View over Tring, looking north
Tring Park


In 2008 Tring became a Transition Town with the support of Tring Town Council

Sport

Tring Sports Centre is in the grounds of Tring Schoolmarker.

Tring is the former home town of Premiership referee and 2003 FA Cup Final referee Graham Barber, now retired in Spain. It is also home to the retired FA and World Cup referee Graham Poll.

Tring is home to two football clubs, Tring Athleticmarker and Tring Corinthians, both of which play in the Spartan South Midlands Football League, and to a youth football club, Tring Tornadoes, which field sides for boys and girls up to 16. It is also home to a rugby club, Tring Rugby Union Football Club, which won promotion to London Division One in 2008, and Tring Park Cricket Club, in the Home Counties Premier League.

Local economy

There is a Tescomarker on London Road, a Co-op on Silk Mill Way and a Marks & Spencer food store in Dolphin Square that opened on 9 October 2007.

Tring brewery has been operating in Tring since 1992.

Heygates Mill is a flour mill. Originally it was a windmill and the company was run by William Mead. The windmill was demolished in 1910 to make way for a wheat storage silo. In those days, Mead lived on site, in a house next to the yard, and owned half the area taken by the mill of today. The remaining space was occupied by boat-builders, Bushell Brothers, who built narrowboats.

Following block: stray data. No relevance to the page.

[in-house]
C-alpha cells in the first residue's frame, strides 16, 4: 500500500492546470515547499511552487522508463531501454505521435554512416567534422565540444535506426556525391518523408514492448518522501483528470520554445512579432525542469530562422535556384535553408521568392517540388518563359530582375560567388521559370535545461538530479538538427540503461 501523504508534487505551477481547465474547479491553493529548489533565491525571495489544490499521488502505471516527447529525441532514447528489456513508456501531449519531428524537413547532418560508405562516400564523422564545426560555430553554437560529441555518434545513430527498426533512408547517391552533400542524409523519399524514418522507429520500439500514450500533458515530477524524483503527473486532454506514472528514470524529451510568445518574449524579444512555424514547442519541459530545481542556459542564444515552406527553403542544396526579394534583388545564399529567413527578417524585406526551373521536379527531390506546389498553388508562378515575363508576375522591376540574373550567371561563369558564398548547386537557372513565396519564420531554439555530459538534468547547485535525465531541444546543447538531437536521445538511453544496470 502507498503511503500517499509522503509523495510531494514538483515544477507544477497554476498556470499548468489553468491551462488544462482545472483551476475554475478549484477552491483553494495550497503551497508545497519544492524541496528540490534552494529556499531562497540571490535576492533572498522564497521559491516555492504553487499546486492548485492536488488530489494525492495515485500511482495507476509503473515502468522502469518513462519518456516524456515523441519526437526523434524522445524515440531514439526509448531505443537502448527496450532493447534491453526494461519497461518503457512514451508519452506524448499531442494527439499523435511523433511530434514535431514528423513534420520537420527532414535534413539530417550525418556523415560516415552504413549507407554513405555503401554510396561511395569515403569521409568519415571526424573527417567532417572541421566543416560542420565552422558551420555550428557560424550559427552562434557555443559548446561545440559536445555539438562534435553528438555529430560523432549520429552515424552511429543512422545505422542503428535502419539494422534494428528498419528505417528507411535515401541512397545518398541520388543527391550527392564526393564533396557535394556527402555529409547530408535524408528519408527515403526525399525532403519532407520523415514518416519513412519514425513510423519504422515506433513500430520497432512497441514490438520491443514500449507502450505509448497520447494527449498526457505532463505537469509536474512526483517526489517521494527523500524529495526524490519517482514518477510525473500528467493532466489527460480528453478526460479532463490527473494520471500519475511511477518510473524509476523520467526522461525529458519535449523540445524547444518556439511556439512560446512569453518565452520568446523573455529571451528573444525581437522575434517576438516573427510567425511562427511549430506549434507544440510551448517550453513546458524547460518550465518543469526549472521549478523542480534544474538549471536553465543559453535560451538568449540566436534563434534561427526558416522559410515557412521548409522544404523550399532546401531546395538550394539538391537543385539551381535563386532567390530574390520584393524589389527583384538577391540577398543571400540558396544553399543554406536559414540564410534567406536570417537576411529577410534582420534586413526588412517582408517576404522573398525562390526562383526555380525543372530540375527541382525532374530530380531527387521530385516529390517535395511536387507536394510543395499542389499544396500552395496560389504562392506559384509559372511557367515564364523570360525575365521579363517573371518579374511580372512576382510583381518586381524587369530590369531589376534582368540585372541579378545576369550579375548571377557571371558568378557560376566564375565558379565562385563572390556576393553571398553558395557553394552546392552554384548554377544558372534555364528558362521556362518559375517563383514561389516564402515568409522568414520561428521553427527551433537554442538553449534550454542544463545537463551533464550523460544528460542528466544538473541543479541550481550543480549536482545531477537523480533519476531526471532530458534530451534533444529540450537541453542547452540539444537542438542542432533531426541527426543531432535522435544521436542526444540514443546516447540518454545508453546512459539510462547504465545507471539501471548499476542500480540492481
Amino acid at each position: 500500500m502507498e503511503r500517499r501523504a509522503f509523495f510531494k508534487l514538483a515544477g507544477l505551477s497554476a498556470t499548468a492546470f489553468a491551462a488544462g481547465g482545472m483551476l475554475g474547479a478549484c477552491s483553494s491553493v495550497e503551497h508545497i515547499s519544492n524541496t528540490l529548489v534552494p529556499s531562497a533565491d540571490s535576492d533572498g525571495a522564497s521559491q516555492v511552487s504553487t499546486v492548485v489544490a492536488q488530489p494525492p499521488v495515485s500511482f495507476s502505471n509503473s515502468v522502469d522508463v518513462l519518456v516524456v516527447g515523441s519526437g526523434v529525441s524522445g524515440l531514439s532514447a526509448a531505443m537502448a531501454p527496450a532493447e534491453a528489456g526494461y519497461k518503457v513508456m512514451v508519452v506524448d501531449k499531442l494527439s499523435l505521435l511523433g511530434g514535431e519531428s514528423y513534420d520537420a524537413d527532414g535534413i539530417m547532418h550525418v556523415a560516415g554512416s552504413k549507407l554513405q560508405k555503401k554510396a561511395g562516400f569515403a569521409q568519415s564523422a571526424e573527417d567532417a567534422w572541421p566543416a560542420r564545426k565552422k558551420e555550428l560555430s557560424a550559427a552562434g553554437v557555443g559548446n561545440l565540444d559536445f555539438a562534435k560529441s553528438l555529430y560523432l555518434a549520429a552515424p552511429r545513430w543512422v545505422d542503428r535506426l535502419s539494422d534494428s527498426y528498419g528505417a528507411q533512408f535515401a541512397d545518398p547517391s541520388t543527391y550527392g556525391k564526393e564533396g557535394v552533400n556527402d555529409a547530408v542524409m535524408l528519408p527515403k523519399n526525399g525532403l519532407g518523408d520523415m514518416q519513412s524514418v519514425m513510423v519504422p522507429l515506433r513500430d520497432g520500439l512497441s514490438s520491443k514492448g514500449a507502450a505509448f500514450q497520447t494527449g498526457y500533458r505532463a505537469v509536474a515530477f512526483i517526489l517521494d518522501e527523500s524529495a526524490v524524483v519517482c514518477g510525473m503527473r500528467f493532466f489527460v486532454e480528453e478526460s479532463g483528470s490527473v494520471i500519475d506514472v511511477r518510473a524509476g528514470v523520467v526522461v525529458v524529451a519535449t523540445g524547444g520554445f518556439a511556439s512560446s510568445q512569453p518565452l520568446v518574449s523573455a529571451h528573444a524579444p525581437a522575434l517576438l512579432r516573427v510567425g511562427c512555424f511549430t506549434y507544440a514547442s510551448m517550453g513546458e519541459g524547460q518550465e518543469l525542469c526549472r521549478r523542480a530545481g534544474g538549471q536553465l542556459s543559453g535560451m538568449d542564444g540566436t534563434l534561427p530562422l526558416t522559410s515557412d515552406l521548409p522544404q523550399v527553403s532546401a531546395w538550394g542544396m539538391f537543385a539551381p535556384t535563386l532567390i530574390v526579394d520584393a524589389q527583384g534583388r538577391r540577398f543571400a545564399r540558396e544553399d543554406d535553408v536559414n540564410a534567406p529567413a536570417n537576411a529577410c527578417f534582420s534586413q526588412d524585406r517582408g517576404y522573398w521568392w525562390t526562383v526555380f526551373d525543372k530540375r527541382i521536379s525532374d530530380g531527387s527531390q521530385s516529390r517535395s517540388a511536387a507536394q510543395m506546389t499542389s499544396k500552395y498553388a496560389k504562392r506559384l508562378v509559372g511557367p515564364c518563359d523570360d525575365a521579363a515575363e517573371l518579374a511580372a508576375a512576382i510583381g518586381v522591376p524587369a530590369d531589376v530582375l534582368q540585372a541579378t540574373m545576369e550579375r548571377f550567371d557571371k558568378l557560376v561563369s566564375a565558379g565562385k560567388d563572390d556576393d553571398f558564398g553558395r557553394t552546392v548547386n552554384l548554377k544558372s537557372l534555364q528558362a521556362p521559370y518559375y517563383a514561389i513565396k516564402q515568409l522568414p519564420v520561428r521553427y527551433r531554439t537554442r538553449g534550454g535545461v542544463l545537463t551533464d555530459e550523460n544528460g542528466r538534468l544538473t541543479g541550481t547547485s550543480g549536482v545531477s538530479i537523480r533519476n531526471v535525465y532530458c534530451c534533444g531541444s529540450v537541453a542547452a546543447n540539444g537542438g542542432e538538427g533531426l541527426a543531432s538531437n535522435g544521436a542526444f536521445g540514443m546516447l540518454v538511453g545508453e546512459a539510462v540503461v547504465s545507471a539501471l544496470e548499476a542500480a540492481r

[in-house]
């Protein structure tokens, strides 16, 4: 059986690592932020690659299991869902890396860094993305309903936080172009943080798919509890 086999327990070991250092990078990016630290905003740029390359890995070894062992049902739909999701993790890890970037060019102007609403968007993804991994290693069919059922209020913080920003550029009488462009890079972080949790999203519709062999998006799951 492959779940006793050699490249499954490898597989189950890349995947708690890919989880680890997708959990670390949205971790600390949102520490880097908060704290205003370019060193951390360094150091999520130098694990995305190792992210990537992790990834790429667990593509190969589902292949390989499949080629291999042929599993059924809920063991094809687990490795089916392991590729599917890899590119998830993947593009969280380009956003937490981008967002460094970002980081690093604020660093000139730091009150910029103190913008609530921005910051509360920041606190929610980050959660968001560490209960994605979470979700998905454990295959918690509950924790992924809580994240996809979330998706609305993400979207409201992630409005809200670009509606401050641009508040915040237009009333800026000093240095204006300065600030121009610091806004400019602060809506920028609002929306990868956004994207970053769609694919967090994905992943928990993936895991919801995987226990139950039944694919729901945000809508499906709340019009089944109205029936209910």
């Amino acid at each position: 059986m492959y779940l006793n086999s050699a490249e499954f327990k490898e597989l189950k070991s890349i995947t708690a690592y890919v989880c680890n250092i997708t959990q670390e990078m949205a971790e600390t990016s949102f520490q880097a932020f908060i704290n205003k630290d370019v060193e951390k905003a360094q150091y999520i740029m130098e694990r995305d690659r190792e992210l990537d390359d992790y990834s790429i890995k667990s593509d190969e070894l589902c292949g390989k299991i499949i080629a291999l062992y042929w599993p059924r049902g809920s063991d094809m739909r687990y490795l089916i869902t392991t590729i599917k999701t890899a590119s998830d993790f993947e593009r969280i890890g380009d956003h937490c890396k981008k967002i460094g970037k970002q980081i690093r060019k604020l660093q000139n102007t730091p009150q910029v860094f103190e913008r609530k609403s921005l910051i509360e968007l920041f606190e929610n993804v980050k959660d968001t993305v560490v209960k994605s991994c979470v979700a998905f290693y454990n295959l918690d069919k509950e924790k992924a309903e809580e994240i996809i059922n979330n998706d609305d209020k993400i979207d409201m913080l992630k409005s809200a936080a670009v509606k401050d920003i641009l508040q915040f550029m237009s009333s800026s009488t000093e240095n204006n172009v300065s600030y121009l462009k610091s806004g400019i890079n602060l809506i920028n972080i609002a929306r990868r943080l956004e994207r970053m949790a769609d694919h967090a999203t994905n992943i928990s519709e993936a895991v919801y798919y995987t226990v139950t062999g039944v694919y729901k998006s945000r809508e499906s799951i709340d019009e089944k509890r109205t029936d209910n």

The Heygate family took over Mead’s business in 1945, and today mills 100,000 tons of wheat a year, resulting in 76,000 tons of flour. This is mainly bakers' flour, but there is also a commitment to wholemeal digestive for biscuits, bulk outlets, and a large output of 1.5 kg bags from the pre-packed flour plant.

As in the days of Tring windmill, only two men operate the system - but in those days they milled half a ton per hour, and now, with a computerised installation, more than 12 tons an hour are produced.

Heygate’s Tring mill has 80 employees, and 16 trucks delivering throughout the south of England.

Education

Tring Schoolmarker is a state secondary school with approximately 1,500 pupils (ages 11–18). It is located on Mortimer Hill on the east side of the town. It is now designated a Specialist Humanities College with History, Geography and English as its lead subjects.

Tring Park School for the Performing Artsmarker (formerly known as the Arts Educational School, Tring Park) is an independent specialist performing arts and academic school. It is located in Tring Mansion, Tring Parkmarker.

Tring has four state junior schools, Bishop Wood CE Junior School, Dundale Primary and Nursery School, Goldfield Infants and Nursery School and Grove Road Primary Schoolmarker.

Tring has a Youth Club - The Tring Youth Project- for those between 11 and 18 at the Temperance Hall in Christchurch Road

Gallery

Image:MG 5184.jpg| Tring High StreetImage:Tringchurch00106.jpg| The Church of St Peter and St PaulImage:Tres00303.jpg| The Tring Reservoirs at sunsetImage:Zoological Museum sign.jpg|Sign to the Zoological Museum

References